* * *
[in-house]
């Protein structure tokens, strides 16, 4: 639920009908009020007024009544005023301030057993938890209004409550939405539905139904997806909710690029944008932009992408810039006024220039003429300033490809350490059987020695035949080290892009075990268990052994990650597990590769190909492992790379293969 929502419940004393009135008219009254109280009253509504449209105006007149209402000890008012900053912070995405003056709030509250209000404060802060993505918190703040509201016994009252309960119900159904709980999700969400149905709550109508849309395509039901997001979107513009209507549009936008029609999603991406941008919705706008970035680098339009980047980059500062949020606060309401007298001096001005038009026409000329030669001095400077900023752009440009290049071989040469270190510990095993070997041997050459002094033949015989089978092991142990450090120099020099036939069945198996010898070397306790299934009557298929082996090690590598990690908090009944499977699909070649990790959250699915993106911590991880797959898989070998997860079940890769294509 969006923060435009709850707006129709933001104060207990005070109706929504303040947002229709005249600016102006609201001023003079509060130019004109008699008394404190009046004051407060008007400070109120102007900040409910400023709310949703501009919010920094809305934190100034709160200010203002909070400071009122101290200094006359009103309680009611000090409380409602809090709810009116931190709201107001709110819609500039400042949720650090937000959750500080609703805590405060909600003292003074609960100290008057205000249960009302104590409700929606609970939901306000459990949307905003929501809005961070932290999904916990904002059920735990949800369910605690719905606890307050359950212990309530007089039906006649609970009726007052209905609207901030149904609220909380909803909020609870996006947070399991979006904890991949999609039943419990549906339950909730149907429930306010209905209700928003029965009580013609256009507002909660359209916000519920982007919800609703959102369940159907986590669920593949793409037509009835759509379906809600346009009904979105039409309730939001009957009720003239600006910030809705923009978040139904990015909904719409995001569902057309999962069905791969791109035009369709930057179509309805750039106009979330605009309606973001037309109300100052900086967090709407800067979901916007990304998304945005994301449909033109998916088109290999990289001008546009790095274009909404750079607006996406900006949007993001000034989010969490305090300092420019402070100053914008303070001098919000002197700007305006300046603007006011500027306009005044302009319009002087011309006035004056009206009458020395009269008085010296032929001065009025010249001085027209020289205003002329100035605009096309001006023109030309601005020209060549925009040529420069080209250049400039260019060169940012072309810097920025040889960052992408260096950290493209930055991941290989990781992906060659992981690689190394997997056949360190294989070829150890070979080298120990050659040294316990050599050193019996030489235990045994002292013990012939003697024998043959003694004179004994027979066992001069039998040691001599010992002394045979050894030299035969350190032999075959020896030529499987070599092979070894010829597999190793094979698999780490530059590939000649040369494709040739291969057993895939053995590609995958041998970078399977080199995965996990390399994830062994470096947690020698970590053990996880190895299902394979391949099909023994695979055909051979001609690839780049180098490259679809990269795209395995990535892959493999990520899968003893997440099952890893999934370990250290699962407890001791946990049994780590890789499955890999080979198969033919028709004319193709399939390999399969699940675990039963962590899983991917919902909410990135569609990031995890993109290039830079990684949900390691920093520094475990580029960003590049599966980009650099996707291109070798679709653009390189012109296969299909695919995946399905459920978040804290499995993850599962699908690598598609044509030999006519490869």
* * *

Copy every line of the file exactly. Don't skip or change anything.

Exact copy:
[in-house]
């Protein structure tokens, strides 16, 4: 639920009908009020007024009544005023301030057993938890209004409550939405539905139904997806909710690029944008932009992408810039006024220039003429300033490809350490059987020695035949080290892009075990268990052994990650597990590769190909492992790379293969 929502419940004393009135008219009254109280009253509504449209105006007149209402000890008012900053912070995405003056709030509250209000404060802060993505918190703040509201016994009252309960119900159904709980999700969400149905709550109508849309395509039901997001979107513009209507549009936008029609999603991406941008919705706008970035680098339009980047980059500062949020606060309401007298001096001005038009026409000329030669001095400077900023752009440009290049071989040469270190510990095993070997041997050459002094033949015989089978092991142990450090120099020099036939069945198996010898070397306790299934009557298929082996090690590598990690908090009944499977699909070649990790959250699915993106911590991880797959898989070998997860079940890769294509 969006923060435009709850707006129709933001104060207990005070109706929504303040947002229709005249600016102006609201001023003079509060130019004109008699008394404190009046004051407060008007400070109120102007900040409910400023709310949703501009919010920094809305934190100034709160200010203002909070400071009122101290200094006359009103309680009611000090409380409602809090709810009116931190709201107001709110819609500039400042949720650090937000959750500080609703805590405060909600003292003074609960100290008057205000249960009302104590409700929606609970939901306000459990949307905003929501809005961070932290999904916990904002059920735990949800369910605690719905606890307050359950212990309530007089039906006649609970009726007052209905609207901030149904609220909380909803909020609870996006947070399991979006904890991949999609039943419990549906339950909730149907429930306010209905209700928003029965009580013609256009507002909660359209916000519920982007919800609703959102369940159907986590669920593949793409037509009835759509379906809600346009009904979105039409309730939001009957009720003239600006910030809705923009978040139904990015909904719409995001569902057309999962069905791969791109035009369709930057179509309805750039106009979330605009309606973001037309109300100052900086967090709407800067979901916007990304998304945005994301449909033109998916088109290999990289001008546009790095274009909404750079607006996406900006949007993001000034989010969490305090300092420019402070100053914008303070001098919000002197700007305006300046603007006011500027306009005044302009319009002087011309006035004056009206009458020395009269008085010296032929001065009025010249001085027209020289205003002329100035605009096309001006023109030309601005020209060549925009040529420069080209250049400039260019060169940012072309810097920025040889960052992408260096950290493209930055991941290989990781992906060659992981690689190394997997056949360190294989070829150890070979080298120990050659040294316990050599050193019996030489235990045994002292013990012939003697024998043959003694004179004994027979066992001069039998040691001599010992002394045979050894030299035969350190032999075959020896030529499987070599092979070894010829597999190793094979698999780490530059590939000649040369494709040739291969057993895939053995590609995958041998970078399977080199995965996990390399994830062994470096947690020698970590053990996880190895299902394979391949099909023994695979055909051979001609690839780049180098490259679809990269795209395995990535892959493999990520899968003893997440099952890893999934370990250290699962407890001791946990049994780590890789499955890999080979198969033919028709004319193709399939390999399969699940675990039963962590899983991917919902909410990135569609990031995890993109290039830079990684949900390691920093520094475990580029960003590049599966980009650099996707291109070798679709653009390189012109296969299909695919995946399905459920978040804290499995993850599962699908690598598609044509030999006519490869």